Underworld: Awakening – Review



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The franchise’s quality crashes quickly

The one thing Underworld used to have going for it was that despite its camp nature and stylized action sequences was a sense of uniqueness. Len Wiseman may have crafted a vampire vs. werewolf film that was kind of campy, despite looking slick and not skimping on the gore, but he at least made it feel unique and different. With Wiseman’s departure from the director’s chair beginning with the third film the uniqueness and quality has suffered with each one. If Rise of the Lycans was bad if only in trying to shed some light on the origins of the first film in the franchise, the fourth film is just bad for having no real story to tell.

When we meet up with Selene (Kate Beckinsale) this time around she’s been frozen as a lab experiment for over a decade. With humanity discovering the existence of both werewolves and vampires, and determined to eradicate both, the nature of the franchise has been changed radically. No longer is it a long standing war between two ancient enemies; now both are struggling to exist against a common enemy. As Selene escapes into a world knowing of her existence and trying to end it, she has a daughter (India Eisley) who may be the key to an evil corporate head (Stephen Rea) finishing off the vampires. But there’s more to the story than it first appears, of course, as a major twist towards the end that changes the viewpoint of everyone involved.

A good corollary for the franchise at this point is that of the Resident Evil franchise, which started out in a similar place. That film was an action film masquerading as a zombie film in the same way as the original film in this franchise was an action film masquerading as a horror film about werewolves and vampires. It may not have been much different than a traditional action film but there was something that felt new and original in its presentation. As the sequels progressed and original directors and writers moved on to other projects something was lost in both.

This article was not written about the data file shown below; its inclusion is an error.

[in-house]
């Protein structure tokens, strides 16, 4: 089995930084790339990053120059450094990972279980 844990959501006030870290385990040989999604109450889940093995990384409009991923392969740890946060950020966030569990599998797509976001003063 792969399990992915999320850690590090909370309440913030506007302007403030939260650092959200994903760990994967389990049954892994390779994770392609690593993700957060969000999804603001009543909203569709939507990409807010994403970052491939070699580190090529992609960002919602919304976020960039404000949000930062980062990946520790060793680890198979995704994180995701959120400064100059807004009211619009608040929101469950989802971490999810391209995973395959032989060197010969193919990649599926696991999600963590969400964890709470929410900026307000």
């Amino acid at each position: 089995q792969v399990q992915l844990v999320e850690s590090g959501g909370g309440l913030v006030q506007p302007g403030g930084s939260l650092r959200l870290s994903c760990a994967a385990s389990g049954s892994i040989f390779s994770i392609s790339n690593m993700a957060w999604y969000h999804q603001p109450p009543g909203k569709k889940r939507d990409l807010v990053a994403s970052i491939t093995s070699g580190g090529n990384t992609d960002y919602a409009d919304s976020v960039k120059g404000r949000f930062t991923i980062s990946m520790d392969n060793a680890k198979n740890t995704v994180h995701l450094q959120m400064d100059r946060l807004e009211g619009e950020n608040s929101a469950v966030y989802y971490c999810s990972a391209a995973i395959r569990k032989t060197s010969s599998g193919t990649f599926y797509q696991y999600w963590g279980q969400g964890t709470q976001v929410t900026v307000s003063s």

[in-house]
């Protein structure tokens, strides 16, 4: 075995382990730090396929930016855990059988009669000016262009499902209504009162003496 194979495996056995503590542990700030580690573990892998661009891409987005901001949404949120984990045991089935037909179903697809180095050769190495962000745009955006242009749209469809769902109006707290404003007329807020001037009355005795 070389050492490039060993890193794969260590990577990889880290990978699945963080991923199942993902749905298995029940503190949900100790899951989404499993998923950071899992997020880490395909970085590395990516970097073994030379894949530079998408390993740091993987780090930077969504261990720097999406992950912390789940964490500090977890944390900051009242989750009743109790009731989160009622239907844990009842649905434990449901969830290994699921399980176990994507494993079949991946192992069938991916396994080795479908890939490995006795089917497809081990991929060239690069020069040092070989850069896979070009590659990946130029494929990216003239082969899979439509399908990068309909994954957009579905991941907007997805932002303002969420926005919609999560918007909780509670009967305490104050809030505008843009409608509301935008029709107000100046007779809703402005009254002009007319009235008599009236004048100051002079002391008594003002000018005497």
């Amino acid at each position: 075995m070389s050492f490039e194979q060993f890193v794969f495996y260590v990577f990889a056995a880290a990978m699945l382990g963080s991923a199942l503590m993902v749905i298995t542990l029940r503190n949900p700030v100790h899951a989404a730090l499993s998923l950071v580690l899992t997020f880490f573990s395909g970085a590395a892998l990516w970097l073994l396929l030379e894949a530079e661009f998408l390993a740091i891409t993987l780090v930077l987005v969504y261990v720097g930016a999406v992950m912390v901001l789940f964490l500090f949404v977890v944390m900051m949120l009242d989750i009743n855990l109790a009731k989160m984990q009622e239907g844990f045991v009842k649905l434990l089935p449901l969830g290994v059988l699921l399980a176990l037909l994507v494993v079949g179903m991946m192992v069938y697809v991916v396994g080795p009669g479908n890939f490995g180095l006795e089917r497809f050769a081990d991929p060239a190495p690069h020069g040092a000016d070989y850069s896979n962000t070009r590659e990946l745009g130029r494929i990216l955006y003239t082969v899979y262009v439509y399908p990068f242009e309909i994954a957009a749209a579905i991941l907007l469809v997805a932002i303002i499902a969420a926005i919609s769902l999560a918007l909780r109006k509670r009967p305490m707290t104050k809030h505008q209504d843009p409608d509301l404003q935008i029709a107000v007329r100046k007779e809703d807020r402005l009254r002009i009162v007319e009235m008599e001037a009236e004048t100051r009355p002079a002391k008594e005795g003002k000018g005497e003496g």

This is a sequel for the sake of being a sequel, nothing more.

There’s nothing about this story being told that needed to be told after Evolution or even Lycans. This is more Selene because Underworld is profitable and able to be converted into 3D as opposed to having a new story or continuing story to tell. There’s nothing new or unique going on in the film, which is a shame because there could be so much done with the story.

Selene has gone from being the predator in the night that only few know about to being the prey that everyone does; her experiences on the lamb in a world she knows nothing about could yield so many different ways of looking at an interesting character we know fairly well at this point. There’s so much about this new chapter to be explored that isn’t told because the film isn’t directly interested in her per se. It’s about the violence and the gore and it delivers that in spades.

The film is much more interesting in action sequences than it is about anything else. It delivers those in spades and they are entertaining but there’s not a lot of story to get behind them with. As Selene tries to discover what’s going on, and who’s behind it, there’s no reason to care about her success outside of the fact that we’ve seen her in two other films. There’s so much territory to explore that remains a mystery that it leaves the film as an empty and vapid sequel.

Director: Mans Marlind and Bjorn Stein
Notable Cast: Kate Beckinsale, Scott Speedman, Theo James, Michael Ealy, India Eisley, Stephen Rea
Writer(s): Len Wiseman, John Hlavin, J. Michael Straczynski, Allison Burnett based on character created by Danny McBride, Kevin Grevioux and Len Wiseman

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